The New York Times’s Tim Golden noted recently* that a full quarter of the New Yorkers of color sampled in a 1990 poll believed that their own government “deliberately makes sure that drugs are easily available in poor black neighborhoods in order to harm black people.” This impression of willful official malice was disturbing enough when registered by one out of every four African Americans. But now its contagions seem likely to swell further with a widening spread of reports that the Central Intelligence Agency stimulated the crack epidemic in the inner cities by flooding them with cocaine and using the profits to fund arms for the Nicaraguan contras.

And thus, once again, fantasy leaps to its customary function as distraction from reality. Theories of conspiracy are articles of belief only for the powerless, as the facts of public policy are articles of disbelief for the powerful, whose comforts and convenience depend upon denying them.

The fact of the CIA’s on-again, off-again consort with narcotics traffickers scarcely admits of dispute. Its purpose was, however, what it conceived to be freedom’s cause. Any incidental damage done the poor at home would have been beside the point. The CIA gives no more of a damn about the weal or woe of America’s poor than it does about Latin America’s.

Its views in this instance are in absolute harmony with those of the government that pays its way without worrying enough about where it is going. The government may fairly be acquitted of damaging the poor with witting stimulations of drug sales. That would be a conspiracy and, as usual, a fantasy. The actual damage government does the poor is taking away a child’s entitlement to a welfare allotment and guaranteeing Medicare as a seventieth birthday present for every millionaire. That is not a conspiracy but an attitude and, as always, a fact.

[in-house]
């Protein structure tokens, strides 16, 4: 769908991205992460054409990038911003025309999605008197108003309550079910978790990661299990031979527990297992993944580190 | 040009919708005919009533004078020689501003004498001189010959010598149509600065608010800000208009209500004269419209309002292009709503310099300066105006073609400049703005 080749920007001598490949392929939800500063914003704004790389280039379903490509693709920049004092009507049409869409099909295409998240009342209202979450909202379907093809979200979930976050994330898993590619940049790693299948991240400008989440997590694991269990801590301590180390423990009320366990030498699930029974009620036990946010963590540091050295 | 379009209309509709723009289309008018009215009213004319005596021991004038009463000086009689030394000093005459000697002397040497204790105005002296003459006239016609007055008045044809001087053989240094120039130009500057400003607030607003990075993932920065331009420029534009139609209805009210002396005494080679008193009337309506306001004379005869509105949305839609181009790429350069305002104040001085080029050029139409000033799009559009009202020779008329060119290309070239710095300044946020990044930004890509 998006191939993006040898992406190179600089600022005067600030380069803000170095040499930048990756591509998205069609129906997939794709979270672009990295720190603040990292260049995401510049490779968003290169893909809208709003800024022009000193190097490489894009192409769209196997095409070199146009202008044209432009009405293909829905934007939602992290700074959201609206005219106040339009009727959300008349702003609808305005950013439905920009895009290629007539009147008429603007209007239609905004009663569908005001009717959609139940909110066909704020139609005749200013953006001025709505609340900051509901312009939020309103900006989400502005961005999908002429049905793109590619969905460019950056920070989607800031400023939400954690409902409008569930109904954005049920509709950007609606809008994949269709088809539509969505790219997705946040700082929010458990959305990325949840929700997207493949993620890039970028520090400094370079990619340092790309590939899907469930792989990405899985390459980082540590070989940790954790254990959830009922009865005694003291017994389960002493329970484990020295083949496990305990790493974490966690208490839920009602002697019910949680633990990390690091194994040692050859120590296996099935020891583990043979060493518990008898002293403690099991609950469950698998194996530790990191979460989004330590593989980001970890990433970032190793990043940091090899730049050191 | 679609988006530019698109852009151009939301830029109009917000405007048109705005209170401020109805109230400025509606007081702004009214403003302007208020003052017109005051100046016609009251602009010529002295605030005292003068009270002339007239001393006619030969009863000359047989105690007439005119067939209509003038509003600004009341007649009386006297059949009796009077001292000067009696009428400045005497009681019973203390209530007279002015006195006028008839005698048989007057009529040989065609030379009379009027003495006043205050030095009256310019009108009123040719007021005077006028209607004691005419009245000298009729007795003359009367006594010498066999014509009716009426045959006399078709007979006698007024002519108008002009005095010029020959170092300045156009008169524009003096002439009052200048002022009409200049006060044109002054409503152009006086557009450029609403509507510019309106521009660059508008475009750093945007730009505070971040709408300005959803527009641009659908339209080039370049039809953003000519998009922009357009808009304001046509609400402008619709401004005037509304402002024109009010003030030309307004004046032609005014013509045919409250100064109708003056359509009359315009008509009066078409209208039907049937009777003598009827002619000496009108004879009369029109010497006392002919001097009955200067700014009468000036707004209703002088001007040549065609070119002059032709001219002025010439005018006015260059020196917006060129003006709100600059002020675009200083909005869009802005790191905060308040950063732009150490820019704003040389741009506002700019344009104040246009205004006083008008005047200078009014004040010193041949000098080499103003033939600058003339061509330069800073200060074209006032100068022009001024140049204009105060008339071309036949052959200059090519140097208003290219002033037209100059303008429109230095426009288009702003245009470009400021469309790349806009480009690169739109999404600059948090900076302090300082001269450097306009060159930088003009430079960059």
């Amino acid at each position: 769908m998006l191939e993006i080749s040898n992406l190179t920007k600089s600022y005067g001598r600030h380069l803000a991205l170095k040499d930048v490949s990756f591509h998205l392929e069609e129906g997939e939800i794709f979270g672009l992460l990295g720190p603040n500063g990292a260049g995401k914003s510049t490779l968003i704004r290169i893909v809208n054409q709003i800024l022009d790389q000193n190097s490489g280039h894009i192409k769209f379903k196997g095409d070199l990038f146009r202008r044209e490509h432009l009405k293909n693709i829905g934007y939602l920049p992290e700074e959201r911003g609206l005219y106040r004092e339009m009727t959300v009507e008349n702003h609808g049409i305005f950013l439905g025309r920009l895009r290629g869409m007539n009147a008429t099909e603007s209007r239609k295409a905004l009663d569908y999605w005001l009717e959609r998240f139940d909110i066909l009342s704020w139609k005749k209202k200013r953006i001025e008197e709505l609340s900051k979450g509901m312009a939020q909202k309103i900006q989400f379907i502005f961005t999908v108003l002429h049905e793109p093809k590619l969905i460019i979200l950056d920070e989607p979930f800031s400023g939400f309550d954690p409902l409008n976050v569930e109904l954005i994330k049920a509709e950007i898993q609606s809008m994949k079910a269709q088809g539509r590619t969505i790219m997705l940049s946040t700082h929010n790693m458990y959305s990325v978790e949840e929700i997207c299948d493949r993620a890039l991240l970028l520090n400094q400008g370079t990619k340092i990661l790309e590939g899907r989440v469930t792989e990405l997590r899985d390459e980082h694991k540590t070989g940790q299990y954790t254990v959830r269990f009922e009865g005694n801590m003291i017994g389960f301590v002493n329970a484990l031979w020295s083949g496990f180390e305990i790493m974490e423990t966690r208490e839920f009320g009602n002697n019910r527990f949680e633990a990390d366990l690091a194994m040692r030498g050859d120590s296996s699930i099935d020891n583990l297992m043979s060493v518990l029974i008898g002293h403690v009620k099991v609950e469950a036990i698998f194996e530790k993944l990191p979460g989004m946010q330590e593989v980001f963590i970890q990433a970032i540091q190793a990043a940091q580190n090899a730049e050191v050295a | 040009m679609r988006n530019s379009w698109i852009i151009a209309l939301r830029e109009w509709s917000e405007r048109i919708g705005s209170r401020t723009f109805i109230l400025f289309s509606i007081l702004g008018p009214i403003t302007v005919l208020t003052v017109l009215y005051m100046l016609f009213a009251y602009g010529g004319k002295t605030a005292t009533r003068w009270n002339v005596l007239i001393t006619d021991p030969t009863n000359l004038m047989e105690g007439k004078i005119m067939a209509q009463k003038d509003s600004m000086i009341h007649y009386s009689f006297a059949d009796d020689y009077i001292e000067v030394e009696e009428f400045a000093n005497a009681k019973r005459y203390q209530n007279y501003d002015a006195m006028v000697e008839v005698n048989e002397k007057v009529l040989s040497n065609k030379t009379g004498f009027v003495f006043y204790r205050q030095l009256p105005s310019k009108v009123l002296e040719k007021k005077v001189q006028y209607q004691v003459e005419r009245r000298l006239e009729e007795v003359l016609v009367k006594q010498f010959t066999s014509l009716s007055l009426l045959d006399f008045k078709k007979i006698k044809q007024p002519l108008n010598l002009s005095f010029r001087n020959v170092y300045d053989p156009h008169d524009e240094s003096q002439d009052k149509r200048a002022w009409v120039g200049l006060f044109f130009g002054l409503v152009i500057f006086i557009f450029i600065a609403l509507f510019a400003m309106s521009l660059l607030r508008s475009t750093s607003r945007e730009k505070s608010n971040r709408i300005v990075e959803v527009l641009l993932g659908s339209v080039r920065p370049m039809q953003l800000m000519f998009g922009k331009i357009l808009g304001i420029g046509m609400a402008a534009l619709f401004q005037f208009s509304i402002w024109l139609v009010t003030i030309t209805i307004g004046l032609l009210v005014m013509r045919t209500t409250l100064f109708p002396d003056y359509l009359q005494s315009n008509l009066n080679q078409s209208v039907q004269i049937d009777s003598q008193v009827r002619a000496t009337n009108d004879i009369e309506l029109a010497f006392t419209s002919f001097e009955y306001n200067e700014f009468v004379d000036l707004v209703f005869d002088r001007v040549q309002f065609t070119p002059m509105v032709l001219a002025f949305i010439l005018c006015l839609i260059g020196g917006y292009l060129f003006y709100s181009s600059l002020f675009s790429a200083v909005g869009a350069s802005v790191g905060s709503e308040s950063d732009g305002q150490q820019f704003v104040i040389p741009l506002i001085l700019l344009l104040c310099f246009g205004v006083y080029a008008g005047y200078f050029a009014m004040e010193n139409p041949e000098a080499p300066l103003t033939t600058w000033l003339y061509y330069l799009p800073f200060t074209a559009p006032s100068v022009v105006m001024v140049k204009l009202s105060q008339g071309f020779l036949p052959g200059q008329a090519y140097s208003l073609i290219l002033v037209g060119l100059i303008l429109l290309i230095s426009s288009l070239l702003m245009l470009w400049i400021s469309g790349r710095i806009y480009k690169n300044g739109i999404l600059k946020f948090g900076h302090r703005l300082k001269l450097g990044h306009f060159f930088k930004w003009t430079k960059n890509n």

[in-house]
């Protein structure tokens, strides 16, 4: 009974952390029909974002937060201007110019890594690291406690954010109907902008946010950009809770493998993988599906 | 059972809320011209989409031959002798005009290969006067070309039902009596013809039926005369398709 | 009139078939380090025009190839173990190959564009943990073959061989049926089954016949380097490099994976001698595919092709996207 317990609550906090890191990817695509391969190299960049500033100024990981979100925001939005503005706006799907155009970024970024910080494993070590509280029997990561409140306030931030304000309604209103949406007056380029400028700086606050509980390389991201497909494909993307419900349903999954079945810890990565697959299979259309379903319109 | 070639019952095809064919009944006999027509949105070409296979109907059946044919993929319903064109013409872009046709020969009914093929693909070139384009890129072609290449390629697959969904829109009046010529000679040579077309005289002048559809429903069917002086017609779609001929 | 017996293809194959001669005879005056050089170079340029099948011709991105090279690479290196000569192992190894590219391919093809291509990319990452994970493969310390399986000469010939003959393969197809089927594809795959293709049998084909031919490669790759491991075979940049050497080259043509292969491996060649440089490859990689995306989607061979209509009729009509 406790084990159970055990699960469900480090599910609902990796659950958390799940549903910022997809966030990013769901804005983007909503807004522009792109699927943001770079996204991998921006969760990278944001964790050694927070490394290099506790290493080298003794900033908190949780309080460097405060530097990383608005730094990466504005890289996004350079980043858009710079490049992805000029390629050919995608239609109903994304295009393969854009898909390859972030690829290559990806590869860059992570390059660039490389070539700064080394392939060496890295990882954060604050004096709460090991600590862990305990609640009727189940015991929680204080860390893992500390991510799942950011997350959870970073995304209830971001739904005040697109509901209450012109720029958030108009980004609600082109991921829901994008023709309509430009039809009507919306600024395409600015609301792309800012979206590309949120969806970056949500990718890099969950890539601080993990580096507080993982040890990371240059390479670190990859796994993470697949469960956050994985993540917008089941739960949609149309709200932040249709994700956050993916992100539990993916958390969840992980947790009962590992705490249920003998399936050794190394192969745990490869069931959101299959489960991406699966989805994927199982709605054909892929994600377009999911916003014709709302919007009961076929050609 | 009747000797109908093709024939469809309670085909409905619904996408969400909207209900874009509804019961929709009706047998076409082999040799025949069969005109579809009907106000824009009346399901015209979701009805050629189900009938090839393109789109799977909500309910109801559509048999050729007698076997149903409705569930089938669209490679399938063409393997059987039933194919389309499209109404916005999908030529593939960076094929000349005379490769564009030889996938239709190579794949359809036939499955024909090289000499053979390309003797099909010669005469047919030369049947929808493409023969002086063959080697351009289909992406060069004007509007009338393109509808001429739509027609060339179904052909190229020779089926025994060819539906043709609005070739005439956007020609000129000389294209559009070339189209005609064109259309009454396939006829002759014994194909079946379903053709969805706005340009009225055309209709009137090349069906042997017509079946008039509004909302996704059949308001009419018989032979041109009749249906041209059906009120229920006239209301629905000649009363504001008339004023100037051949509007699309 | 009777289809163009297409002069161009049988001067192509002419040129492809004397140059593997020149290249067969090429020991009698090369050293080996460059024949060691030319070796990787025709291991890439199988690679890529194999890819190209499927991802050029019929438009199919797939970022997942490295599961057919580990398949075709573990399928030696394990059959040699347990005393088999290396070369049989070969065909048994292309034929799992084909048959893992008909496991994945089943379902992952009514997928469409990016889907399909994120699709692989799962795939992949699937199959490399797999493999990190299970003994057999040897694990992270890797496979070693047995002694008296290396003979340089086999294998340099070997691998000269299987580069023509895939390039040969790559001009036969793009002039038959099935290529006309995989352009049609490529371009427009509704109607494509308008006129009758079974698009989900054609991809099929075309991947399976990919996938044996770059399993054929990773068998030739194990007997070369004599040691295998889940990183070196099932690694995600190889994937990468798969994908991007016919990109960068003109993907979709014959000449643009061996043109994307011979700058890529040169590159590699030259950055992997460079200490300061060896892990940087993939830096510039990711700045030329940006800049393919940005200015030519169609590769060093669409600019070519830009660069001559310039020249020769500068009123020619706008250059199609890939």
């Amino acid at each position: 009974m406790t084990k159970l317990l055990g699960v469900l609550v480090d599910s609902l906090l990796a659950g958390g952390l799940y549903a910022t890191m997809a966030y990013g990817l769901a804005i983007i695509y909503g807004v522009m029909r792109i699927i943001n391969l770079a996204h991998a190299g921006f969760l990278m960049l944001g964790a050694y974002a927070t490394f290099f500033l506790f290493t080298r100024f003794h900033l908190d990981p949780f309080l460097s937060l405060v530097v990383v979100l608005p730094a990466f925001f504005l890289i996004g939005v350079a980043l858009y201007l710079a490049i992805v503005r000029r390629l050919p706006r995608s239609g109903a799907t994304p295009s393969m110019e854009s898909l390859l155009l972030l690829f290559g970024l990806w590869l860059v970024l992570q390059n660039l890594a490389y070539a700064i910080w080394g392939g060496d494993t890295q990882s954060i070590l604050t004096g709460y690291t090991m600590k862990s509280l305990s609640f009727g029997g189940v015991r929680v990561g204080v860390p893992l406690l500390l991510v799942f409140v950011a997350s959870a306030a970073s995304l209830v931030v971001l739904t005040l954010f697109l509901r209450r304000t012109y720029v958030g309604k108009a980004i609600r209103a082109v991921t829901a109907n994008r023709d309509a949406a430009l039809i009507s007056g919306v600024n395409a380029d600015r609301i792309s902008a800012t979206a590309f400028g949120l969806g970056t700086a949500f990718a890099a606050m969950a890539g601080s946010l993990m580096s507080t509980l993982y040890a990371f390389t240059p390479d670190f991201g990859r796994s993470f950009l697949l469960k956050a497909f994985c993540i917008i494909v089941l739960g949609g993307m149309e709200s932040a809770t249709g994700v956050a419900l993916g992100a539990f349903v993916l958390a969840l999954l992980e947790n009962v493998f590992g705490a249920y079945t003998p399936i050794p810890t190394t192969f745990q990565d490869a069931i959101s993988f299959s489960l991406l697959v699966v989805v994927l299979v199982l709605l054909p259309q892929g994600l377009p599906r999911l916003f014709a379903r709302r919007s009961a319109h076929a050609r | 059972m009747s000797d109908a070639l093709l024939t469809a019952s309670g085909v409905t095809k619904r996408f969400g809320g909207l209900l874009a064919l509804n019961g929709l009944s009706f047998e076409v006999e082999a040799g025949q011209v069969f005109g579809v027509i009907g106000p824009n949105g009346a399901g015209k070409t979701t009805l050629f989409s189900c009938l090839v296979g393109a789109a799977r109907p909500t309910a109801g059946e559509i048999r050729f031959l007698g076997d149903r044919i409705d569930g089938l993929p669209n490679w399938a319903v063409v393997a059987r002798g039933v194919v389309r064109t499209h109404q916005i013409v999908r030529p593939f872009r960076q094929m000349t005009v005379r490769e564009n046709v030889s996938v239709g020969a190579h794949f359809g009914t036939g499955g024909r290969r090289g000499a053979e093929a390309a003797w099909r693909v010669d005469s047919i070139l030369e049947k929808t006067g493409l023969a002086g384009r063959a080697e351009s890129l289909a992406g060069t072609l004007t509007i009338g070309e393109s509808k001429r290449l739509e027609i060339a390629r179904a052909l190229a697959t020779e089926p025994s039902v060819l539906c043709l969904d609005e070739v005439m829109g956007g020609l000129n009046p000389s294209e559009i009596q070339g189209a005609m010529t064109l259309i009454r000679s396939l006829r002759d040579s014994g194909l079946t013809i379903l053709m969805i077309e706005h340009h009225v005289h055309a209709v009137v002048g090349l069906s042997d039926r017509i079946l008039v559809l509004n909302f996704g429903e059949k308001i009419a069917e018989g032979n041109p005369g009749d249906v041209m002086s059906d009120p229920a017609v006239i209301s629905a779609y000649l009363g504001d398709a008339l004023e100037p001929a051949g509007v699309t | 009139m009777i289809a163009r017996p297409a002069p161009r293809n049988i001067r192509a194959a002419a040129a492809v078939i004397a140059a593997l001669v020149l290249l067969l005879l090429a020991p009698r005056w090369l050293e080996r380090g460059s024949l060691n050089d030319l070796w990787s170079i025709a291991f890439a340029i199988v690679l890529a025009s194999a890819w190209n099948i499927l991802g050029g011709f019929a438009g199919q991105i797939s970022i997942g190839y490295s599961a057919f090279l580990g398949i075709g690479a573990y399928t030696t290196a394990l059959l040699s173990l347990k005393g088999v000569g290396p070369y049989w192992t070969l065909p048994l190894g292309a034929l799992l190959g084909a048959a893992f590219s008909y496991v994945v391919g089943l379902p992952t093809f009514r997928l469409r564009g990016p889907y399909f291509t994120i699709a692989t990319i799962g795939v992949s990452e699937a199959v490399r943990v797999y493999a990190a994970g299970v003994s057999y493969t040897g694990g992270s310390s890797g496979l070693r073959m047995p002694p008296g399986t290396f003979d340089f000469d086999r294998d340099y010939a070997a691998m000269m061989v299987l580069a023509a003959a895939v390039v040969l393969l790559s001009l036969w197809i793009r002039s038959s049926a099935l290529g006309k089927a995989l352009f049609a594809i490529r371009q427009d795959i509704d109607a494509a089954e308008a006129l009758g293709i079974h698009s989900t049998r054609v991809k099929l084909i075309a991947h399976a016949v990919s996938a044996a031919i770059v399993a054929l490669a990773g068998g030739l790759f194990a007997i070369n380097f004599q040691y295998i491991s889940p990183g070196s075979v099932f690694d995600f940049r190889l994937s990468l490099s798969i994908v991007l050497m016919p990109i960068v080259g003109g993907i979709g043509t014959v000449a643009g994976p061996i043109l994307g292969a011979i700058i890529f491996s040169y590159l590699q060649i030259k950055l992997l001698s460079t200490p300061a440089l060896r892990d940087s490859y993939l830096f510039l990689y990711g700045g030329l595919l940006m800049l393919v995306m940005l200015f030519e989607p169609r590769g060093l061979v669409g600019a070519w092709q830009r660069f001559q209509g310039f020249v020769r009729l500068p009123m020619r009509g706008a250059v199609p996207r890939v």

Golden has examined the case against the CIA as crack wholesaler and his verdict is in general dismissive. But then the best of journalists can scarcely go far enough to penetrate the immunity this agency has made ironclad simply by sealing off all information and then lying about any drop that seeps out. An instance is the little he has been able to find out about the two Nicaraguan narcotics distributors who found their market in South Central Los Angeles, who then tithed to the contra-arms campaign, and who now assert themselves as former CIA links.

The utmost that Golden can say about these claims is that he can find “no evidence” for them. And yet one of these narcomagnates, Juan Meneses, turns out to be blessed with and close to a brother so highly placed in the contra command as to be the peer of Enrique Bermúdez, its chief.

“Although Mr. Bermúdez, like other contra leaders, was often paid by the CIA,” Golden notes, “he was not a CIA agent.”

The maintenance of such distinctions without any essential difference is one of the more cunning of the infinite devices the agency employs on obfuscation. The CIA identifies highly placed foreign hirelings not as “agents” but as “assets.” General Manuel Noriega was an asset when he was expediting drugs and beating back Communists in Panama.

Colonel Julio Alpirez was also listed as an asset when he was running a Guatemalan intelligence unit subsidized by the CIA’s millions and had to be discharged with $44,000 as severance under clouds of suspicion that he had impermissibly extended to American citizens the homicidal zealotries he had until then decently reserved for Guatemalans. Emmanuel Constant was also an asset when he was directing the Revolutionary Front for the Advancement and Progress of Haiti’s (FRAPH) terror and, whether or not his severance papers included a year’s pay, he has been rewarded with an indefinite sanctuary in Brooklyn.

That is not a roster of assets overmuch to be disgraced by the company of a drug dealer or two. What we know is bad enough.

Copyright å© 1996 Newsday, Inc.

This Issue

November 28, 1996